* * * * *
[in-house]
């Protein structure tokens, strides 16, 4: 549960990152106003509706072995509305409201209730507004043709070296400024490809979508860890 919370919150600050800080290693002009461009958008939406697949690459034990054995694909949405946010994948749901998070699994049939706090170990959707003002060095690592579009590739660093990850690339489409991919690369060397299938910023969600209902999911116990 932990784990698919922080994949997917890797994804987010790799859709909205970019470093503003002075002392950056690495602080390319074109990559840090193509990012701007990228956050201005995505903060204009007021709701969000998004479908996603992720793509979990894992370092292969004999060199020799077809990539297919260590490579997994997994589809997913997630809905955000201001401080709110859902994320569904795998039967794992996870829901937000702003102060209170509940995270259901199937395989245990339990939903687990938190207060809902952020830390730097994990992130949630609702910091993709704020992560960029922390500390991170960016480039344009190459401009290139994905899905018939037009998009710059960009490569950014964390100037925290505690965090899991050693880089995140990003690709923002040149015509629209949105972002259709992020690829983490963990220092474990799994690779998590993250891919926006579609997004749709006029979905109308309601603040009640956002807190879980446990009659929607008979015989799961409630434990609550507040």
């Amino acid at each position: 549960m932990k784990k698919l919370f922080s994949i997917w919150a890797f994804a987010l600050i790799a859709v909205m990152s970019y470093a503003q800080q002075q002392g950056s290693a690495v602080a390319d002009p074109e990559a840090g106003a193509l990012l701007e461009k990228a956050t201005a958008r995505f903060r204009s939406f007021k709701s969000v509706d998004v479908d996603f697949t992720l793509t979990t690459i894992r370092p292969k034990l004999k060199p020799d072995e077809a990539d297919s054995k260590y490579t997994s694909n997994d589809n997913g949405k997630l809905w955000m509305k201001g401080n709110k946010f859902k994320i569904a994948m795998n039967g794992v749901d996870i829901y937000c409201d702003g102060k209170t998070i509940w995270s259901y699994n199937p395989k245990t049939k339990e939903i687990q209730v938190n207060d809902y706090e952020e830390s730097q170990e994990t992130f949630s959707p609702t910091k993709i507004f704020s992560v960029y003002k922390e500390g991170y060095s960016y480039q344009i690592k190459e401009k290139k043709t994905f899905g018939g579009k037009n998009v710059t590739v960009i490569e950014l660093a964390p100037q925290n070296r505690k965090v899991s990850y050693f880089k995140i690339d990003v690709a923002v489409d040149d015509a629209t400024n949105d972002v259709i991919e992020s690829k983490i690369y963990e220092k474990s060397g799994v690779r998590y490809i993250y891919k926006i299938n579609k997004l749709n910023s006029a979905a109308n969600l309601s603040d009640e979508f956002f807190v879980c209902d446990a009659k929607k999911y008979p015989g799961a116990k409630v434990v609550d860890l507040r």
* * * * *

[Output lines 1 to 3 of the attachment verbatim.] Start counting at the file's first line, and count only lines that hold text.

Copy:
[in-house]
């Protein structure tokens, strides 16, 4: 549960990152106003509706072995509305409201209730507004043709070296400024490809979508860890 919370919150600050800080290693002009461009958008939406697949690459034990054995694909949405946010994948749901998070699994049939706090170990959707003002060095690592579009590739660093990850690339489409991919690369060397299938910023969600209902999911116990 932990784990698919922080994949997917890797994804987010790799859709909205970019470093503003002075002392950056690495602080390319074109990559840090193509990012701007990228956050201005995505903060204009007021709701969000998004479908996603992720793509979990894992370092292969004999060199020799077809990539297919260590490579997994997994589809997913997630809905955000201001401080709110859902994320569904795998039967794992996870829901937000702003102060209170509940995270259901199937395989245990339990939903687990938190207060809902952020830390730097994990992130949630609702910091993709704020992560960029922390500390991170960016480039344009190459401009290139994905899905018939037009998009710059960009490569950014964390100037925290505690965090899991050693880089995140990003690709923002040149015509629209949105972002259709992020690829983490963990220092474990799994690779998590993250891919926006579609997004749709006029979905109308309601603040009640956002807190879980446990009659929607008979015989799961409630434990609550507040």
């Amino acid at each position: 549960m932990k784990k698919l919370f922080s994949i997917w919150a890797f994804a987010l600050i790799a859709v909205m990152s970019y470093a503003q800080q002075q002392g950056s290693a690495v602080a390319d002009p074109e990559a840090g106003a193509l990012l701007e461009k990228a956050t201005a958008r995505f903060r204009s939406f007021k709701s969000v509706d998004v479908d996603f697949t992720l793509t979990t690459i894992r370092p292969k034990l004999k060199p020799d072995e077809a990539d297919s054995k260590y490579t997994s694909n997994d589809n997913g949405k997630l809905w955000m509305k201001g401080n709110k946010f859902k994320i569904a994948m795998n039967g794992v749901d996870i829901y937000c409201d702003g102060k209170t998070i509940w995270s259901y699994n199937p395989k245990t049939k339990e939903i687990q209730v938190n207060d809902y706090e952020e830390s730097q170990e994990t992130f949630s959707p609702t910091k993709i507004f704020s992560v960029y003002k922390e500390g991170y060095s960016y480039q344009i690592k190459e401009k290139k043709t994905f899905g018939g579009k037009n998009v710059t590739v960009i490569e950014l660093a964390p100037q925290n070296r505690k965090v899991s990850y050693f880089k995140i690339d990003v690709a923002v489409d040149d015509a629209t400024n949105d972002v259709i991919e992020s690829k983490i690369y963990e220092k474990s060397g799994v690779r998590y490809i993250y891919k926006i299938n579609k997004l749709n910023s006029a979905a109308n969600l309601s603040d009640e979508f956002f807190v879980c209902d446990a009659k929607k999911y008979p015989g799961a116990k409630v434990v609550d860890l507040r």